The original concept for iTero Gaming was to build an AI capable of improving the very best professional teams in the world. The idea is that although players and coaches have a considerable understanding of the game, there are also some blind spots. While a person can only watch a limited number of games each day, AI can absorb millions of data points and learn incredibly complex rules. That isn’t to say that I believe that AI will ever be in a position to replace a coach, but it certainly can improve their understanding by identifying hard-to-spot patterns. Throughout the 2022 LEC Spring Split, I had the chance to work with various LEC coaches and analysts to better understand how the draft impacts a team’s chance of winning the game, with the intention of creating a product capable of giving teams the edge in Champion Select.
Ultimately, we ended up deciding to take those same technologies that we built specifically for esports and made them available to everyone through the iTero Drafting Coach.
Q: What are your and iTero Gaming’s goals for the next few years?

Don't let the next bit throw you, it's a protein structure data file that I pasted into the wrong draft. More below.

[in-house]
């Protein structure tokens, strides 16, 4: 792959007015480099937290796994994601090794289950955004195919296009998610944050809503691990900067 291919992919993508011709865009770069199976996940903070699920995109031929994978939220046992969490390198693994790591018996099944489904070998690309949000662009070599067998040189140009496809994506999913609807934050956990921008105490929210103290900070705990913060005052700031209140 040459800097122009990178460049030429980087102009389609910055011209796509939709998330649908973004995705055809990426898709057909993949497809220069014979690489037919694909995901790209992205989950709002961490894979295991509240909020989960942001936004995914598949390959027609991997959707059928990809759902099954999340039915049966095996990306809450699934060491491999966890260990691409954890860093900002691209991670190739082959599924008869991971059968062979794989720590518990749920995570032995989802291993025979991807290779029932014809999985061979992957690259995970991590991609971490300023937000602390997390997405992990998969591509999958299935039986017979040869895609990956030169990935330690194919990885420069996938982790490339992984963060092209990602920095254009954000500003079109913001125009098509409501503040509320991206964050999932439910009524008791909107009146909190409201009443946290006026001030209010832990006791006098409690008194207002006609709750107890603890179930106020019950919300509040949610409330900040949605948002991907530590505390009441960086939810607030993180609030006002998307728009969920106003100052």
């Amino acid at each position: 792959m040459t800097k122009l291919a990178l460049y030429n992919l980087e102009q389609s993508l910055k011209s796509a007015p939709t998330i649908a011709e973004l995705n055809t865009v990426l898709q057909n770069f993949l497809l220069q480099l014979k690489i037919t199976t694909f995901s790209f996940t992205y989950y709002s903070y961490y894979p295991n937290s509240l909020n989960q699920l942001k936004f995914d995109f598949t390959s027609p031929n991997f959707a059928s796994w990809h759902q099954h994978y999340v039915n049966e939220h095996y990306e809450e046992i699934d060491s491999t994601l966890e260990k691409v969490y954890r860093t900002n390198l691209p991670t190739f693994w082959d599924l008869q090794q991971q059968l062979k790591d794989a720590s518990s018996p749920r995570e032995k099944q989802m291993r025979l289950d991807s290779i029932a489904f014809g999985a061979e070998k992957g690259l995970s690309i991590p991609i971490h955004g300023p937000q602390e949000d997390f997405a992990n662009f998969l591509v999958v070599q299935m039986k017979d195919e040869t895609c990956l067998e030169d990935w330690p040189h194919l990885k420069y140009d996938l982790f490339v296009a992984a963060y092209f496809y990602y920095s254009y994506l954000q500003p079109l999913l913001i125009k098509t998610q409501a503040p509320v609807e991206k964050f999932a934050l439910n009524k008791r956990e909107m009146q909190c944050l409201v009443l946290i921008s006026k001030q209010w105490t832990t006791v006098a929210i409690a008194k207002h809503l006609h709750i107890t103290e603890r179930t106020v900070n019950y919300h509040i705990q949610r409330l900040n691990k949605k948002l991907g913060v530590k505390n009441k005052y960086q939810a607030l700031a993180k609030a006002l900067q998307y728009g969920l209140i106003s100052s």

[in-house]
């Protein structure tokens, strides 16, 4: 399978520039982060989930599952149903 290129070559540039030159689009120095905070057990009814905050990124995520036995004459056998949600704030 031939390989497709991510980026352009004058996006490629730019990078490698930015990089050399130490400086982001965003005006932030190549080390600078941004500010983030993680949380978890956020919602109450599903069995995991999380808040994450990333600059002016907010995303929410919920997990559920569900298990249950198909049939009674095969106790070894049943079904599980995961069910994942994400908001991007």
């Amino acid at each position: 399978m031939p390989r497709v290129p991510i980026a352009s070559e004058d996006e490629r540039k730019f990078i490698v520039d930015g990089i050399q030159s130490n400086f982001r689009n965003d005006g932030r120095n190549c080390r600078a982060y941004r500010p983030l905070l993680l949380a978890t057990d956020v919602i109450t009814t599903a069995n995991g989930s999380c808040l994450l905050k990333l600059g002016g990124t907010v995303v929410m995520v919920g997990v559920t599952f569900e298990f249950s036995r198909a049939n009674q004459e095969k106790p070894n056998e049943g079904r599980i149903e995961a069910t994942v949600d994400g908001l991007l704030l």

This year saw the launch of our first publicly available tool, the drafting coach, which works for any draft-based queue (it doesn’t support ARAM yet, sorry!). So far we’ve had fantastic feedback, as well as plenty of suggestions for improvements, so we’ll continue to focus on perfecting our tool and aim to become th best in the market. This includes adding AI-powered item and rune recommendations, as well as some extra functionality for creating your team’s perfect Clash composition.
As for next year, we will move on to developing the next phase of our project. This is going to be a more holistic League of Legends AI coach, capable of analyzing not just your decisions in draft but your behaviors throughout the game. There are also plans to explore how a tool like this could be used in other competitive games, like Valorant or CS:GO.
Finally, we have ambitions to return to our roots of esports, and we have plans to become more involved in that space by making full use of the advanced technologies we have available. More on that one another time…!
Q: For those who aren’t familiar with it, why do you think data analysis is important for esports and League specifically?